What do Scouts do During the Summer Months?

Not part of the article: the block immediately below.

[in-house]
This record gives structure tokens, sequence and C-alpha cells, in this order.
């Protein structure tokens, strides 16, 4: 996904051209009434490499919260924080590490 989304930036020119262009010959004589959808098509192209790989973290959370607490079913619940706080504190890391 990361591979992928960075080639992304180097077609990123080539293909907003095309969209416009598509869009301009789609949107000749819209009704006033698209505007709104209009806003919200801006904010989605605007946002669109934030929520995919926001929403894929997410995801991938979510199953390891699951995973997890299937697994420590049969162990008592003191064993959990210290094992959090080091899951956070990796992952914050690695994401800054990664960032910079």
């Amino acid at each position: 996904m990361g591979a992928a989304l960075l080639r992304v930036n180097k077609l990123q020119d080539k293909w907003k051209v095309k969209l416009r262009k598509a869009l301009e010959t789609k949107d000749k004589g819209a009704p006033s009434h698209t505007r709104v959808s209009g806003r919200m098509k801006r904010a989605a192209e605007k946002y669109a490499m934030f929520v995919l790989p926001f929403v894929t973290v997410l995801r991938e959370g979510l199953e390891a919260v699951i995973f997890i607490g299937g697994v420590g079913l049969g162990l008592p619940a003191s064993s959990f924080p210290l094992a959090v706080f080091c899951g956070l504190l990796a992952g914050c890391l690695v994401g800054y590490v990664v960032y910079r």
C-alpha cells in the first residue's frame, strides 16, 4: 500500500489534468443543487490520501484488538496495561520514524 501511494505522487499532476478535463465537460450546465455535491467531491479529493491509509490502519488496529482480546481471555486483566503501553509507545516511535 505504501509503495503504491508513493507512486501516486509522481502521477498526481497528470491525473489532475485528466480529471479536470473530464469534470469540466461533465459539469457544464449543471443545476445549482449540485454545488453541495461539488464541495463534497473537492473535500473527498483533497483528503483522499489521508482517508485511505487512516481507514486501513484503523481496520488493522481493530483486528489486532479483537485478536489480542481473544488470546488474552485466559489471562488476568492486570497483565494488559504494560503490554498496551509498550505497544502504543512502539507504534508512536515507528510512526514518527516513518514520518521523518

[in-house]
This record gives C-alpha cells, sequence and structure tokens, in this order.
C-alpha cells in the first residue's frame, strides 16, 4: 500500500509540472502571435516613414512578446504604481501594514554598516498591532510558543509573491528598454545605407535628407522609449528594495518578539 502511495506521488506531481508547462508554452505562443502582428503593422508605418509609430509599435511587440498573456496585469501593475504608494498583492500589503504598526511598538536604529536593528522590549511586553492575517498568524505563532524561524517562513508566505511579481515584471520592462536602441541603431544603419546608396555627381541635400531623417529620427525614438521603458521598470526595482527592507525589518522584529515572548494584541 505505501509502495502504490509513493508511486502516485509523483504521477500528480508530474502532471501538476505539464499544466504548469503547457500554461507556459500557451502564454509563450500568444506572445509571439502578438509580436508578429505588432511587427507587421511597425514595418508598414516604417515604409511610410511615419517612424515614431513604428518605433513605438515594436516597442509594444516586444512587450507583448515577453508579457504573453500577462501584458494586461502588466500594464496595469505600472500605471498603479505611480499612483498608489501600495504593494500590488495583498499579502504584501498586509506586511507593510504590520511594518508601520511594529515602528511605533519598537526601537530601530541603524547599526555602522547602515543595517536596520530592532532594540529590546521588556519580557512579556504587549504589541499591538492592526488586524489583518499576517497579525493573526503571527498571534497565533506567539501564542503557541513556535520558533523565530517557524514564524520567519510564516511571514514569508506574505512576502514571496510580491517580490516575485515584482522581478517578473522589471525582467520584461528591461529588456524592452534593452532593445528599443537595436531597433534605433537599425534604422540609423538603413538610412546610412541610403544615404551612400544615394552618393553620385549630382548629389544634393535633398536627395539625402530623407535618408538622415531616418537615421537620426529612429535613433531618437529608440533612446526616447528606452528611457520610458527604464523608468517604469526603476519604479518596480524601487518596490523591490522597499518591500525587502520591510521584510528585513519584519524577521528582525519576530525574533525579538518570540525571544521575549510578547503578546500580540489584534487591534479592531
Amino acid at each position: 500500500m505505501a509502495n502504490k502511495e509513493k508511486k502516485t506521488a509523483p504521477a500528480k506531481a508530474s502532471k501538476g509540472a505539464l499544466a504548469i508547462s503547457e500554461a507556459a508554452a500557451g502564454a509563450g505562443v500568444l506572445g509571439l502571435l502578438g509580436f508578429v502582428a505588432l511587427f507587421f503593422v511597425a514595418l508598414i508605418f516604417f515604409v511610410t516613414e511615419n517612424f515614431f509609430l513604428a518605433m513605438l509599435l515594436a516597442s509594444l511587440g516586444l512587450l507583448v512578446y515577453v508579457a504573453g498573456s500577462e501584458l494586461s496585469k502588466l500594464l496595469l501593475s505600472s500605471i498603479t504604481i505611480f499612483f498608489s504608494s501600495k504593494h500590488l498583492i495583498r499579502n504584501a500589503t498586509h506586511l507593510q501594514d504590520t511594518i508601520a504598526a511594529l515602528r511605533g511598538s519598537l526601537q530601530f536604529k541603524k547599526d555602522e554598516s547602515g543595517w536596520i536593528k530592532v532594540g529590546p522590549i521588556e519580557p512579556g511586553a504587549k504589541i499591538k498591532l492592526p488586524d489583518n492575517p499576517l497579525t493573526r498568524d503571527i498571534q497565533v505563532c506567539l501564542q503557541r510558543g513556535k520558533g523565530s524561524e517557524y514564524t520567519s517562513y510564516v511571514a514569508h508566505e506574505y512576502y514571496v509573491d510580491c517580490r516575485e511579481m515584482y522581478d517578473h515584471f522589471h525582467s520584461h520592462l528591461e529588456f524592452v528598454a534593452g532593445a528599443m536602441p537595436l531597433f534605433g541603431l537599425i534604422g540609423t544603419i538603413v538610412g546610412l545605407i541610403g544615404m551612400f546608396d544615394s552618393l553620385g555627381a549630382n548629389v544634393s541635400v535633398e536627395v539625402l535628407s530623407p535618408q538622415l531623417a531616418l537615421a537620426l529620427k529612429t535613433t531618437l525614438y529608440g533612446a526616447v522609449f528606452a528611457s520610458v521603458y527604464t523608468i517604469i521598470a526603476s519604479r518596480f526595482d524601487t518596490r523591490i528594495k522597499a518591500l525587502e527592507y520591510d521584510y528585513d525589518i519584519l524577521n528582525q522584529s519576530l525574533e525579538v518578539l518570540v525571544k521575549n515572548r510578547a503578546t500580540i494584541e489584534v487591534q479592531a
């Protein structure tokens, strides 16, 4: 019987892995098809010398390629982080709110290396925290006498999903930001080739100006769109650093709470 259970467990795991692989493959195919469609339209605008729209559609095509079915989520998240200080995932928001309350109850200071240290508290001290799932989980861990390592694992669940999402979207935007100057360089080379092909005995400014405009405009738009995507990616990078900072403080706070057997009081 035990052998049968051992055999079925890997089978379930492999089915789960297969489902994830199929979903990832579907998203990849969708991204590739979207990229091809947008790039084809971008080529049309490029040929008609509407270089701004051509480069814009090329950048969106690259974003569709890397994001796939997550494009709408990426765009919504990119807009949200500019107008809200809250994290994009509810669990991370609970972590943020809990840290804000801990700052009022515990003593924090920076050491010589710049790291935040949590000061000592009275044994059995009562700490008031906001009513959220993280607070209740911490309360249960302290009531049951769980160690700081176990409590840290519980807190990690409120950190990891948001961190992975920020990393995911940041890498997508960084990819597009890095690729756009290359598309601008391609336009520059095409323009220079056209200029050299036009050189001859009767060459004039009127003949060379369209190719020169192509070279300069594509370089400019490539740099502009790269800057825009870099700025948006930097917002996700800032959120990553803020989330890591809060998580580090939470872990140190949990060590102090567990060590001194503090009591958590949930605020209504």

The draft and rookie mini-camps are over, does that mean that college scouts have nothing but free time until training camp? Not really. While they aren’t on the road, there is plenty of work to be done. The cycle for the 2016 NFL Draft has begun. Spring Combine Meetings Between now and the end of May, the clubs who are members of either BLESTO or National Scouting will have week-long meetings going over the prospects in the upcoming senior class. During these meetings, each of the combine area scouts gives a verbal assessment of each of the players in his area. His report will include some character information, plus the strong and weak points of each prospect. The hard copy of these reports is also given to each member club as well as a school-by-school list of the senior prospects in each scout's area. This list becomes the starting point for scouts at each school for their summer and fall evaluations. I say starting point because there are always going to be players at some schools who are not on the list. These could be players who, until this upcoming season, have never been starters and really haven’t shown scouts that they are a potential prospect. The list also does not include underclassman who may be thinking about leaving school early and entering the draft. This is done by league mandate as the NFL does not want to encourage underclassmen in any way to enter the draft. Summer Evaluations With game tape availability being the way it is now, it is so much easier for scouts to get a jump start on their fall work. Five or six years ago, a scout had to have hard copies of tape made and sent to them from the various club's video departments in order to do tape study. Now, with technology the way it is, as long as they have a tablet and an internet connection, they can watch as much tape as they want, just about anywhere. Once connected to the club's master video computer, every game tape form the 2015 season and prior is there. It’s as simple as clicking on on the game. When the college teams begin training camps in early August, most scouts already have a strong idea of how each prospect has played, and they also have a good idea as to what their strengths and weaknesses are. Depending on philosophy, some clubs have some or all of their scouts working on the next year’s draft right after the Scouting Combine in February. Other clubs have the scouts working on the current class through the draft, and then they begin work on the next draft. It’s just a matter of philosophy on when they want to begin the scouting cycle. No matter what the philosophy, the summer months are still downtime to an extent, and scouts can do their work from home rather than on the road. With tape availability the way it is, there is no reason a scout doesn’t have access to two full years (usually junior and senior) of tape when making his evaluations. That makes scouting so much easier today than it was when I was a road scout. A scout no longer has to go to the school in order to watch video, he can do it at home, and when training camps open, all he needs to do is watch practice and talk to people who can gave him pertinent background information. There is no reason a scout doesn’t have a good evaluation of all the top players in his area at the beginning of the college season. Once the season starts, then his evaluation is more on if the player shows improvement in his play or declines. Tape availability also gives the scout more time to do background and character evaluations. That said, there is no reason for mistakes to be made come draft day. Underclassmen There are always going to be underclassmen entering the draft. By league rule, scouts cannot ask the colleges about an underclassmen unless the school offers up the information first. That does not mean the scout cannot begin doing tape evaluations of the top underclassmen at each school. As word leaks out that certain players will definitely be coming out, then the scout begins looking at tape of that player more earnestly. With league rules the way they are, club scouts cannot ask about an underclassmen entering the draft until after he is officially in the draft, and they won’t be until next January. He then has to play catchup as far as character evaluation, but the talent evaluation should already be thorough. Follow Greg on Twitter @greggabe

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